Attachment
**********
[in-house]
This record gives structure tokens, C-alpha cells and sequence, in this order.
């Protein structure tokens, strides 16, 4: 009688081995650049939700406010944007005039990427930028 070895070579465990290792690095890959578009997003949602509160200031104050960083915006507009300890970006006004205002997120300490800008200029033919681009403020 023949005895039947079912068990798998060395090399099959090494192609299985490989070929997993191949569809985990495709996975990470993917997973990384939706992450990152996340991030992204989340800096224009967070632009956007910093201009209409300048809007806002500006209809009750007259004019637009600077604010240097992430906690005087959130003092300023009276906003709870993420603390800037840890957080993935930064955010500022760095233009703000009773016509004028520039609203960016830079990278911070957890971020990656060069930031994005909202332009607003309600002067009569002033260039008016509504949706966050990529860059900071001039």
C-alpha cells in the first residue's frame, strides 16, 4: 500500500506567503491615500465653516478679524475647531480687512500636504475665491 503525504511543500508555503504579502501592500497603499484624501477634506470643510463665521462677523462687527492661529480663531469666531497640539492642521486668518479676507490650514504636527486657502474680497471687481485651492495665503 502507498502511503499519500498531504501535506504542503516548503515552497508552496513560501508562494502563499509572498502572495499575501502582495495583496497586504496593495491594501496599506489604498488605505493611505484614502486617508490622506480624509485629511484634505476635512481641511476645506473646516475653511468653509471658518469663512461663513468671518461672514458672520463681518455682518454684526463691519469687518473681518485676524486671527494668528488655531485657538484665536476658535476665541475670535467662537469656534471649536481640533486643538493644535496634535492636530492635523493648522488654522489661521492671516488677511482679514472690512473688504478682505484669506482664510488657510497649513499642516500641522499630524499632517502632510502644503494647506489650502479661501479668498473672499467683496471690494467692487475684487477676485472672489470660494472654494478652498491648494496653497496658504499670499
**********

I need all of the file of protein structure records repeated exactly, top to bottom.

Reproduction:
[in-house]
This record gives structure tokens, C-alpha cells and sequence, in this order.
């Protein structure tokens, strides 16, 4: 009688081995650049939700406010944007005039990427930028 070895070579465990290792690095890959578009997003949602509160200031104050960083915006507009300890970006006004205002997120300490800008200029033919681009403020 023949005895039947079912068990798998060395090399099959090494192609299985490989070929997993191949569809985990495709996975990470993917997973990384939706992450990152996340991030992204989340800096224009967070632009956007910093201009209409300048809007806002500006209809009750007259004019637009600077604010240097992430906690005087959130003092300023009276906003709870993420603390800037840890957080993935930064955010500022760095233009703000009773016509004028520039609203960016830079990278911070957890971020990656060069930031994005909202332009607003309600002067009569002033260039008016509504949706966050990529860059900071001039």
C-alpha cells in the first residue's frame, strides 16, 4: 500500500506567503491615500465653516478679524475647531480687512500636504475665491 503525504511543500508555503504579502501592500497603499484624501477634506470643510463665521462677523462687527492661529480663531469666531497640539492642521486668518479676507490650514504636527486657502474680497471687481485651492495665503 502507498502511503499519500498531504501535506504542503516548503515552497508552496513560501508562494502563499509572498502572495499575501502582495495583496497586504496593495491594501496599506489604498488605505493611505484614502486617508490622506480624509485629511484634505476635512481641511476645506473646516475653511468653509471658518469663512461663513468671518461672514458672520463681518455682518454684526463691519469687518473681518485676524486671527494668528488655531485657538484665536476658535476665541475670535467662537469656534471649536481640533486643538493644535496634535492636530492635523493648522488654522489661521492671516488677511482679514472690512473688504478682505484669506482664510488657510497649513499642516500641522499630524499632517502632510502644503494647506489650502479661501479668498473672499467683496471690494467692487475684487477676485472672489470660494472654494478652498491648494496653497496658504499670499